The Man in the High Castle

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Vintage Books, 1962 - Fiction - 259 pages
159 Reviews
It's America in 1962. Slavery is legal once again. the few Jews who still survive hide under assumed names. In San Francisco the I Ching is as common as the Yellow Pages. All because some 20 years earlier the United States lost a war--and is now occupied jointly by Nazi Germany and Japan.

This harrowing, Hugo Award-winning novel is the work that established Philip K. Dick as an innovator in science fiction while breaking the barrier between science fiction and the serious novel of ideas. In it Dick offers a haunting vision of history as a nightmare from which it may just be possible to awake.

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Great experimental writing. - LibraryThing
And the ending is extremely unsatisfying. - LibraryThing
Philip K. Dick is excellent at characterization. - LibraryThing
Things happen, but there is no real plot in this book. - LibraryThing
Thought the ending was a bit anticlimactic. - LibraryThing
Plotline is just really shallow. - LibraryThing

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User Review  - ariel.kirst - LibraryThing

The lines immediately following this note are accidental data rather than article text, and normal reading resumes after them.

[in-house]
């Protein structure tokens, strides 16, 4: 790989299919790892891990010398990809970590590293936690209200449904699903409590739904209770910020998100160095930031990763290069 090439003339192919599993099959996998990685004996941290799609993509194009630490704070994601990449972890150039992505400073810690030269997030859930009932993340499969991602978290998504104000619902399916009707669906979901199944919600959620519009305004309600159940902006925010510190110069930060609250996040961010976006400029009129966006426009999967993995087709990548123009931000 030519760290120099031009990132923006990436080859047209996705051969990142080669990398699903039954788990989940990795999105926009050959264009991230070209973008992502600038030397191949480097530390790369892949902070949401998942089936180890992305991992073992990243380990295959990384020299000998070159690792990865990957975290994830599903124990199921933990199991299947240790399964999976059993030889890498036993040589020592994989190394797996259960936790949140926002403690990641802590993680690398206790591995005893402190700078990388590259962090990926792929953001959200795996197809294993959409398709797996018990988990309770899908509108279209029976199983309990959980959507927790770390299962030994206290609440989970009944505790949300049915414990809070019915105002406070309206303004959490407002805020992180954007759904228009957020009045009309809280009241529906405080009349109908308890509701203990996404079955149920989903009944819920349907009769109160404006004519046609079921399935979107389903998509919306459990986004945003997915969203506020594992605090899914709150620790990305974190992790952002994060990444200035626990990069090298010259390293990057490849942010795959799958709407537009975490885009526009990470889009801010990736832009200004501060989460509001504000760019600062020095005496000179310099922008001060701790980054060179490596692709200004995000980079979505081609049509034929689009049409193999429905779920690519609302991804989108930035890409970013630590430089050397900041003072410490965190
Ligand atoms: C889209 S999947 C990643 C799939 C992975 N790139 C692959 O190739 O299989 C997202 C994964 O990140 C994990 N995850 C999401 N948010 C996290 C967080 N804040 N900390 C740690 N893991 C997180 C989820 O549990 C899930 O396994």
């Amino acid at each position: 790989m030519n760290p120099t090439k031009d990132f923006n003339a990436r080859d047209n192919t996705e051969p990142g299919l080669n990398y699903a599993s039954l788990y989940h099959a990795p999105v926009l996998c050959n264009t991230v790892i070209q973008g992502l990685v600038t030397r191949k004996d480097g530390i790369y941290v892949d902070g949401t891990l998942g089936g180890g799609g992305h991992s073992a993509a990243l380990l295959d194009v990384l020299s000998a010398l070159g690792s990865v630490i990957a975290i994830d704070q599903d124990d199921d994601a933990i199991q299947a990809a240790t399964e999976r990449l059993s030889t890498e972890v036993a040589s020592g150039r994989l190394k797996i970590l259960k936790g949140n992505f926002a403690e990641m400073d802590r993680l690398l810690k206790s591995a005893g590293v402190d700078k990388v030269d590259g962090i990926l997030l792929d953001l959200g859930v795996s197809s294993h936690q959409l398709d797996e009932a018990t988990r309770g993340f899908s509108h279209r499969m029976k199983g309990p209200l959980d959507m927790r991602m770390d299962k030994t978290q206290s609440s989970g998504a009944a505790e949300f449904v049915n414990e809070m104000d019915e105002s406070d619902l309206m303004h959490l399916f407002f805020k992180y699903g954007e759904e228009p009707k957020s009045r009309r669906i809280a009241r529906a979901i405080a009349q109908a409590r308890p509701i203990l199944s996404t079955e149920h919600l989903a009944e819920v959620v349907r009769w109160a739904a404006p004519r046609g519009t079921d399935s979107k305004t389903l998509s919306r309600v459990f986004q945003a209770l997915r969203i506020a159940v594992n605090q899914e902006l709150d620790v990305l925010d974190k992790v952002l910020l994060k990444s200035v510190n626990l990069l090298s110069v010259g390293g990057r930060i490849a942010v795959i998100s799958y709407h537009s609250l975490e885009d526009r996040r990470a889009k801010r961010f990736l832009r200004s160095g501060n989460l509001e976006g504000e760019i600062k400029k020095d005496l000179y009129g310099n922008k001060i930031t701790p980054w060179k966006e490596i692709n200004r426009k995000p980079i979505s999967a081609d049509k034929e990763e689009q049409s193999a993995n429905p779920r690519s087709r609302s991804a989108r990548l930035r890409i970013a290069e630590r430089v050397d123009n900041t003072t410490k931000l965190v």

This was not what I was expecting. I am used to big overarching stories about worlds and people and times. This was more little peeks into individual scenes in people's lives. It was good, of course ... Read full review

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User Review  - AliceAnna - LibraryThing

I'm not sure what I was supposed to expect from this novel of conjecture, but I was disappointed. Although it did address life in the U.S. in a post-WWII world in which the Allies lost, it didn't ... Read full review

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About the author (1962)

Phillip Kindred Dick was an American science fiction writer best known for his psychological portrayals of characters trapped in illusory environments. Born in Chicago, Illinois, on December 16, 1928, Dick worked in radio and studied briefly at the University of California at Berkeley before embarking on his writing career. His first novel, Solar Lottery, was published in 1955. In 1963, Dick won the Hugo Award for his novel, The Man in the High Castle. He also wrote a series of futuristic tales about artificial creatures on the loose; notable of these was Do Androids Dream of Electric Sheep?, which was later adapted into film as Blade Runner. Dick also published several collections of short stories. He died of a stroke in Santa Ana, California, in 1982.

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